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Second and Foreign Language Pragmatics Wiki

Page history last edited by Megan DiBartolomeo 6 years, 3 months ago

Recently uploaded material 


How to express commands, orders and suggestions in French: Speech act or area of focus --> Requests


Identifying Speech Acts and Body Language in Textbook Telenovelas: Speech act or area of focus --> Greetings (Openings and Closings) and Leave Takings


Giving and responding to invitations in French: Speech act or area of focus --> Invitations


Apologies and Apologetic Expressions in French: Speech act or area of focus --> Apologies


Apologies in French: Speech act or area of focus --> Apologies


Dear colleagues, 

We are pleased to invite you to participate in a wiki for the teaching of second language (L2) and foreign language (FL) pragmatics. For our purposes, pragmatics is defined as the ability to deal with meaning as communicated by a speaker (or writer) and interpreted by a listener (or reader) and to interpret people's intended meanings, their assumptions, their purposes or goals, and the kinds of actions (e.g., making a request) that they are performing when they speak or write (Yule, 1996, pp. 3-4). Pragmatics includes among other things politeness/impoliteness, speech acts (greetings, thanks, requests, compliments, apologies, complaints, etc.), conversational style, humor, sarcasm, teasing, cursing, discourse markers, conversational implicature (i.e., the implied meaning as interpreted by listeners based on the context of an utterance and their knowledge of how conversation works), and deixis (i.e., words and phrases that cannot be fully understood without additional contextual information - e.g., nominal pronouns like “she” and demonstrative pronouns like “this”).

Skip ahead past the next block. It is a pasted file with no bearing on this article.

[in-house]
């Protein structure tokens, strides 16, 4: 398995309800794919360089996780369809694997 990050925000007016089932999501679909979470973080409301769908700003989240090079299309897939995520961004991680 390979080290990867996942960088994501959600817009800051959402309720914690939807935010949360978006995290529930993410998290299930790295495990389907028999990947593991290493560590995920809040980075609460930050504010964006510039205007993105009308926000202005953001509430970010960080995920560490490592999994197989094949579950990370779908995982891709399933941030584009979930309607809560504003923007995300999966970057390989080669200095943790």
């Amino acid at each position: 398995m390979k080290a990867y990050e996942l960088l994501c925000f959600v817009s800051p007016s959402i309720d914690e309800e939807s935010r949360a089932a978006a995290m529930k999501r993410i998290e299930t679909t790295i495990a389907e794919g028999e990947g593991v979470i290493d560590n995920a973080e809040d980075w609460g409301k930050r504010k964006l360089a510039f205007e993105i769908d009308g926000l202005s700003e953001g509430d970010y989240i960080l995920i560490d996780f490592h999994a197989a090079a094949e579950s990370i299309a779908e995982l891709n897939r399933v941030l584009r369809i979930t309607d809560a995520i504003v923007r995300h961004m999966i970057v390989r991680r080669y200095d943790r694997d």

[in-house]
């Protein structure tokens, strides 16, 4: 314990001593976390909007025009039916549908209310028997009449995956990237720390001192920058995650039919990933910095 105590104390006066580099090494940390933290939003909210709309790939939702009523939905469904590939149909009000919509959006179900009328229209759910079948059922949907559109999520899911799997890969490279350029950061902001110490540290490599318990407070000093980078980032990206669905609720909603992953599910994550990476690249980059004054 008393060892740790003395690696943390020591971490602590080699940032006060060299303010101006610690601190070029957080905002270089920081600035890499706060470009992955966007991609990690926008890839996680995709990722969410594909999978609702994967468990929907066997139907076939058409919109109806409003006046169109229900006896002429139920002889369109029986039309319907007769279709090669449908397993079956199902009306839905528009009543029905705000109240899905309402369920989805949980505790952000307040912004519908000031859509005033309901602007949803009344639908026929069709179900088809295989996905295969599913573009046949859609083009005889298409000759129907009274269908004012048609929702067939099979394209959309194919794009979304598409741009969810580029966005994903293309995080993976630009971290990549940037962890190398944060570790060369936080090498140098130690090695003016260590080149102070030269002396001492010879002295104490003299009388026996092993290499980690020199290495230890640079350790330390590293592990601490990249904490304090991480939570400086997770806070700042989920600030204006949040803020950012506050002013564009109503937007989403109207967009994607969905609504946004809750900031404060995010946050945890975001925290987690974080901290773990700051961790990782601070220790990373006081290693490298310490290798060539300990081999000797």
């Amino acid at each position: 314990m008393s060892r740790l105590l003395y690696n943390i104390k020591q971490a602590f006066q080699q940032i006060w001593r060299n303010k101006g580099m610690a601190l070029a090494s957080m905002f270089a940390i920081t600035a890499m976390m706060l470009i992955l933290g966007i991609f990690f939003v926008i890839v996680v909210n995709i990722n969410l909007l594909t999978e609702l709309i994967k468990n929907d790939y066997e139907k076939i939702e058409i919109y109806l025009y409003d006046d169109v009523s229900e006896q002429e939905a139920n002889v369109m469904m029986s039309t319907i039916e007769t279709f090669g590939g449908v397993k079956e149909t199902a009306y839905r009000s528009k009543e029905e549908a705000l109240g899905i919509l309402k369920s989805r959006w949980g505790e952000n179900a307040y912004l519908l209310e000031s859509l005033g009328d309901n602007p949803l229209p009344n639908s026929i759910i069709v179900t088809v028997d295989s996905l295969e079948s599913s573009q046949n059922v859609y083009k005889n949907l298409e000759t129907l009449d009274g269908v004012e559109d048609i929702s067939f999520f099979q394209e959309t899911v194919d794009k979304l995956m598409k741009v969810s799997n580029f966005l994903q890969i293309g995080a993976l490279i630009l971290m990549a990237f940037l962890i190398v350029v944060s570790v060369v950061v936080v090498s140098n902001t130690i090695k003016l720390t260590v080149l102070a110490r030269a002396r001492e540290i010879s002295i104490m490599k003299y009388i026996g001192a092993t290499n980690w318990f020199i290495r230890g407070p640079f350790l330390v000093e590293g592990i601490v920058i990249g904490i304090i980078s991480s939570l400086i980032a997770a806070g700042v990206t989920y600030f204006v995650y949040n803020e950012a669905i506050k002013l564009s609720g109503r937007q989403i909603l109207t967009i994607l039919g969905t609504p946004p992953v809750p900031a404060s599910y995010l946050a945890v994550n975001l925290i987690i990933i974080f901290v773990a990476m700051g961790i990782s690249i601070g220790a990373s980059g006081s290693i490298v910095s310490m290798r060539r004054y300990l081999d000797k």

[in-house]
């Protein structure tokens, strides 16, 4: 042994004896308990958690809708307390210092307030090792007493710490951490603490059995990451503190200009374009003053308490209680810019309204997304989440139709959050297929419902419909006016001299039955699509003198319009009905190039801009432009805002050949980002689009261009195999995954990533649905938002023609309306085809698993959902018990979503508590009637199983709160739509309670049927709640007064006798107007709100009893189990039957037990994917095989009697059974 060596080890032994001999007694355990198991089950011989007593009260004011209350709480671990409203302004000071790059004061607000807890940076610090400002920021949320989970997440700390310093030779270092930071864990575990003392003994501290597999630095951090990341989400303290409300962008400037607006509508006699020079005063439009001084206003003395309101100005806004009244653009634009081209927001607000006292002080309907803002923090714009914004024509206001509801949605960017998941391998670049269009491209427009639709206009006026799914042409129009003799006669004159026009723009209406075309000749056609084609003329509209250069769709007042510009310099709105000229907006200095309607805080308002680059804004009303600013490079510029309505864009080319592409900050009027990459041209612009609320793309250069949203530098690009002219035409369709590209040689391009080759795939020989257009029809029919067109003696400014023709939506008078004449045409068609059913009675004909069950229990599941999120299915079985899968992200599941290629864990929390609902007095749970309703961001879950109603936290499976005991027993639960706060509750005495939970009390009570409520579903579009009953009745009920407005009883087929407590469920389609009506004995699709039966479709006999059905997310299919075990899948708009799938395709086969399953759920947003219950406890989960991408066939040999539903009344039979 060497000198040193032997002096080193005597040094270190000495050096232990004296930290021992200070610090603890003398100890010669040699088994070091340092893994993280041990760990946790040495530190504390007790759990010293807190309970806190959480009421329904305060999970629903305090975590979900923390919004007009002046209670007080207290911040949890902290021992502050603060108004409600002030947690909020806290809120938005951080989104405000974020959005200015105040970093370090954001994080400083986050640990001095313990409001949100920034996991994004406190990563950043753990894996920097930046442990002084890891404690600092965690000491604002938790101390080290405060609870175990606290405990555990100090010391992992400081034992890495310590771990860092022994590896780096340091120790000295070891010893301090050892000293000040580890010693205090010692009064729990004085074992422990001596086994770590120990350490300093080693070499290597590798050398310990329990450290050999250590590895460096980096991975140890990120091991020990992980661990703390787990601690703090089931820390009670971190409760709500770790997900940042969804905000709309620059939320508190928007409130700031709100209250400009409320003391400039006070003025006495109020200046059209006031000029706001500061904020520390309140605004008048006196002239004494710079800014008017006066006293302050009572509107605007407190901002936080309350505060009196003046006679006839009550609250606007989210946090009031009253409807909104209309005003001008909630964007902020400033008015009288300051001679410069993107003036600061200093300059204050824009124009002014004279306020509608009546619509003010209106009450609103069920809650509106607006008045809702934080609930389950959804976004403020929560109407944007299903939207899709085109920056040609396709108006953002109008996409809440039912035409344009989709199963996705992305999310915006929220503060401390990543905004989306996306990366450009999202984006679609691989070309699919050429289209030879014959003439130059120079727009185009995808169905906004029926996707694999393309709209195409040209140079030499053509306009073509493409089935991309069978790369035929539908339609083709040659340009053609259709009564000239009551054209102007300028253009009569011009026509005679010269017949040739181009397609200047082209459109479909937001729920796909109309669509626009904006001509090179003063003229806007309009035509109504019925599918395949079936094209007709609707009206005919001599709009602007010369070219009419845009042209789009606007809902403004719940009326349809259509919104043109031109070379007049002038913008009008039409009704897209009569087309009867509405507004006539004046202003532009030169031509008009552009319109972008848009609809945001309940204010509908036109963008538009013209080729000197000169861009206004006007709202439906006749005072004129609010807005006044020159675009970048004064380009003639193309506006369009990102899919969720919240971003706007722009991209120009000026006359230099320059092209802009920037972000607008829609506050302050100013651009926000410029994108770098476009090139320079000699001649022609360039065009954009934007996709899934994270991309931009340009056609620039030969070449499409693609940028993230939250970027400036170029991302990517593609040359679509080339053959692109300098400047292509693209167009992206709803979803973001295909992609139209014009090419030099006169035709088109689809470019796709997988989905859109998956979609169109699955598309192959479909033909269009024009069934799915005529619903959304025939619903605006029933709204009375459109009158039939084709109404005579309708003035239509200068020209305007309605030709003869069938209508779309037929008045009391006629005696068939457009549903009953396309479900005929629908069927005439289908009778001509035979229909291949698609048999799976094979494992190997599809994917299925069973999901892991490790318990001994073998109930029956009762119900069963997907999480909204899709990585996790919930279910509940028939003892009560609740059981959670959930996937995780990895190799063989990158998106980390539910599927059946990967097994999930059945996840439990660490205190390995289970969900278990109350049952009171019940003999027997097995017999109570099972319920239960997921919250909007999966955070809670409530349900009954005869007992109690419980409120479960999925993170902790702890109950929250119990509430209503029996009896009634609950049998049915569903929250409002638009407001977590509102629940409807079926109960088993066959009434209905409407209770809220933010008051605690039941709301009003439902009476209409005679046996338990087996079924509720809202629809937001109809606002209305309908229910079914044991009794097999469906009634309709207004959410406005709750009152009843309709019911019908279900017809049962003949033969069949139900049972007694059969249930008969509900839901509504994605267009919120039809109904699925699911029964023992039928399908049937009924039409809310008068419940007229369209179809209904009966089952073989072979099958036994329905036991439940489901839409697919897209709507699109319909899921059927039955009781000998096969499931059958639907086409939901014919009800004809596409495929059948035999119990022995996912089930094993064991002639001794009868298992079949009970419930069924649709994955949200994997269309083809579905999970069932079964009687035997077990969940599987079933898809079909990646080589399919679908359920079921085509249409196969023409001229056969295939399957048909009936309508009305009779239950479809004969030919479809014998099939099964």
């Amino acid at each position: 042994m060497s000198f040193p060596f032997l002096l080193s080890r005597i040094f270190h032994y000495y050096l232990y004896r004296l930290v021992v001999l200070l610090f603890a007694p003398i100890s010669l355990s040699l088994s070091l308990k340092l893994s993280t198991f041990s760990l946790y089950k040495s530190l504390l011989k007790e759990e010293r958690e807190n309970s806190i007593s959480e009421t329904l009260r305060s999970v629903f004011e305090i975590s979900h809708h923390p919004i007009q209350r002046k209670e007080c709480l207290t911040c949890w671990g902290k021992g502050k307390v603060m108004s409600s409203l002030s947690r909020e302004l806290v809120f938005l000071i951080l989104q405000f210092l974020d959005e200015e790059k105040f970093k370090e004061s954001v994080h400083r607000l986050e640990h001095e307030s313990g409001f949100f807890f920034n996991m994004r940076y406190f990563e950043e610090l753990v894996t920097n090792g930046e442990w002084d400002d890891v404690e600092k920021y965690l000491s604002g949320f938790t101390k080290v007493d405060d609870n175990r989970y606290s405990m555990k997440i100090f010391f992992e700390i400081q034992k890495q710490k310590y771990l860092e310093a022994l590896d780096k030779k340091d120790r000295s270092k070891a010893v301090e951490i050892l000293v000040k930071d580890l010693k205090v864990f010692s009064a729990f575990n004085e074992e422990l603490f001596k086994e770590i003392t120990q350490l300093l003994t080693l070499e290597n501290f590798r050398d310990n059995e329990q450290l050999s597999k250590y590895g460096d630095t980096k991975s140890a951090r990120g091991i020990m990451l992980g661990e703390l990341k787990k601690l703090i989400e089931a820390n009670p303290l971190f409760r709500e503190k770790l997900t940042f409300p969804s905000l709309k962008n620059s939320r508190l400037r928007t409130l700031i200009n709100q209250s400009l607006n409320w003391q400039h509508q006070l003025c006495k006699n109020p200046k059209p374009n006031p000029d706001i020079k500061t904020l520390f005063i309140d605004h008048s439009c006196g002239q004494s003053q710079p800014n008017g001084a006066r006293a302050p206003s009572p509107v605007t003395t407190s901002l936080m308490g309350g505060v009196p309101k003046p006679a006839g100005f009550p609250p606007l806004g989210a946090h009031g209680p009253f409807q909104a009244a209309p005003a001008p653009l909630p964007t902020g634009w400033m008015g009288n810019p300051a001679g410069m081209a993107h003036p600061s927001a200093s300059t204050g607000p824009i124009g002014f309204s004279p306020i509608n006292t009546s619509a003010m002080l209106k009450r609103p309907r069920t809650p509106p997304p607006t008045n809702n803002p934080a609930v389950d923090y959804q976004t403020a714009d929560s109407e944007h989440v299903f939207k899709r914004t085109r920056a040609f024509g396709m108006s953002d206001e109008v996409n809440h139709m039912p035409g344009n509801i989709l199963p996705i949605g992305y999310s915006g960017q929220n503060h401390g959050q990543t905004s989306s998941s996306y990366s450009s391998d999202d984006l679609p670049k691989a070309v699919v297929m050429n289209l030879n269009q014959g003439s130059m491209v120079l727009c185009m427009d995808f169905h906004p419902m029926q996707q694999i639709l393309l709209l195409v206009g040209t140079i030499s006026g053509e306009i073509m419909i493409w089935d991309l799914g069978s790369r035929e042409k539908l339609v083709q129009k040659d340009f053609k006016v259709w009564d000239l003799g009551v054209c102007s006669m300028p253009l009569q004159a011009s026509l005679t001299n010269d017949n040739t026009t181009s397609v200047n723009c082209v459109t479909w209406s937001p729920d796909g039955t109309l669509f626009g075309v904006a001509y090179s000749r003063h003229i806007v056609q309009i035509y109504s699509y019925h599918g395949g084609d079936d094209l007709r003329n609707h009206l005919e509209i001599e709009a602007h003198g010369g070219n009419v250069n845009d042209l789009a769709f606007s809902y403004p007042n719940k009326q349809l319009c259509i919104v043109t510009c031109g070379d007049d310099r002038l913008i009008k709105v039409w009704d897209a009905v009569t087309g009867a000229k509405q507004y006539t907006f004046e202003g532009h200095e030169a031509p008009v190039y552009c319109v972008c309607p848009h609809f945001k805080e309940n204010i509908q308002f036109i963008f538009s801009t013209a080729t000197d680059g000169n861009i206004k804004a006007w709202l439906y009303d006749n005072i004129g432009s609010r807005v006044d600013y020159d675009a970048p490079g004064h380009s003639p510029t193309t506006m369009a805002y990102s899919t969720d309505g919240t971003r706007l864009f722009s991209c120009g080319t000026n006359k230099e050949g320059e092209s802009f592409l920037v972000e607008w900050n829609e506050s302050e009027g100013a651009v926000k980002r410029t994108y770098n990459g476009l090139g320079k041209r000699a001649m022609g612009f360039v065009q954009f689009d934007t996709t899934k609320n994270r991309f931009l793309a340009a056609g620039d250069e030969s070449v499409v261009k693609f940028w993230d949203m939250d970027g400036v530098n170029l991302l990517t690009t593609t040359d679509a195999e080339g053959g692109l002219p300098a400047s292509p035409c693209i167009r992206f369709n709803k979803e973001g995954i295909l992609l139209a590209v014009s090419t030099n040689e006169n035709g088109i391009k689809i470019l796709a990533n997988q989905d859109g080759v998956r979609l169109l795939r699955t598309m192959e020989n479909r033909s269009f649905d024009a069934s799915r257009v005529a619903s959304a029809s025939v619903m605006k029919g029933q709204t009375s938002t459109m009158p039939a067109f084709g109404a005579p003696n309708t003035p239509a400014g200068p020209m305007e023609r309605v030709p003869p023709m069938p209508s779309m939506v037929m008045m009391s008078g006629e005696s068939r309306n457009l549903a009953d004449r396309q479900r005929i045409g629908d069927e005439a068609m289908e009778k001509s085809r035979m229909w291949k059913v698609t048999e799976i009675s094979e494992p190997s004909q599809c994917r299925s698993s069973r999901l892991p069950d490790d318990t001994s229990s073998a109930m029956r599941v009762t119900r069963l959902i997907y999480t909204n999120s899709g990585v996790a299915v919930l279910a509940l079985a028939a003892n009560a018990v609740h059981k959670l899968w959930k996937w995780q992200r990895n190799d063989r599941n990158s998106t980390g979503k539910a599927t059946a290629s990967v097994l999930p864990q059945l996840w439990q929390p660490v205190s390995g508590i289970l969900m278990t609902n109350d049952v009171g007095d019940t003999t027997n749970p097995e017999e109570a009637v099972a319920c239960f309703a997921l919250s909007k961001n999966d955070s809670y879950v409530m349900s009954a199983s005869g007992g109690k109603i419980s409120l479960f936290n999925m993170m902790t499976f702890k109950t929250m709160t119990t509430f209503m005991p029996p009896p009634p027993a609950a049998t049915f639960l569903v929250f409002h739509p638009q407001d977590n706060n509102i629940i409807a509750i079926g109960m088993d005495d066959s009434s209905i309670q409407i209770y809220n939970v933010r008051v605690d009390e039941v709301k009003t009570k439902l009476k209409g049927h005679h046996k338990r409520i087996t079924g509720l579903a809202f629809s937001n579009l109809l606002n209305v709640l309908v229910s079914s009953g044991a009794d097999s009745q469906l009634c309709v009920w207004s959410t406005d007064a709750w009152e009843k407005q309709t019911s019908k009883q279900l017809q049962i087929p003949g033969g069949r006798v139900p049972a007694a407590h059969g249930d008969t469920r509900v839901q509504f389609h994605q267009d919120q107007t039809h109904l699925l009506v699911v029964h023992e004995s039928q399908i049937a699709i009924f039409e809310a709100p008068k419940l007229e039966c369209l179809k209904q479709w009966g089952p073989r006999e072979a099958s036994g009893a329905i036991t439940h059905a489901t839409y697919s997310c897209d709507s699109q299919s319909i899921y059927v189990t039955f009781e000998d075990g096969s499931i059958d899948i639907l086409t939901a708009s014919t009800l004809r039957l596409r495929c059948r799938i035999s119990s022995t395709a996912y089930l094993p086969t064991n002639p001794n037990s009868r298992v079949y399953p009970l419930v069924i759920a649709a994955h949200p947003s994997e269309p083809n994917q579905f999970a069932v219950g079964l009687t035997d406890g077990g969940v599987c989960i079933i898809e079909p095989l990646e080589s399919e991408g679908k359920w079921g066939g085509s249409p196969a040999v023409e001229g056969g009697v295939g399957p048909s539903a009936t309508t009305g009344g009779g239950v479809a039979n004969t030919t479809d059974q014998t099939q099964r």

The wiki, wlpragmatics, is intended to serve as a repository for teaching materials in a variety of target languages (TLs). It is our sense that this wiki will address a felt need in the L2/FL pragmatics community and will provide accessible teaching resources for those interested in further incorporating the instruction of pragmatics into their various teaching contexts. We are currently seeking contributions from language teachers and researchers who have had experience teaching pragmatics. As our goal is to create a collection of teachable items, we ask that these contributions be practical and aimed at classroom instruction. 

We welcome contributions that address (but are not limited to) the following topics: 

  • Materials that can be readily used in classroom teaching of TL pragmatics, such as:
    • Videos or recordings of natural discourse (e.g. holiday dinner table conversations)
    • Examples of speech acts and/or how to teach them (e.g. criticism, advice, apologies, compliments, persuasion, nonverbal responses, small talk, humor, cursing, greetings and closings, etc.)
    • Perception or production of sarcasm/dealing with tone of voice
    • Examples of conversational management/mismanagement by learners
    • Sharing anecdotal accounts of pragmatic failure, especially sociocultural goofs (e.g. a nonnative American English-speaker asking an American how much s/he makes a month or how much their new house or car cost)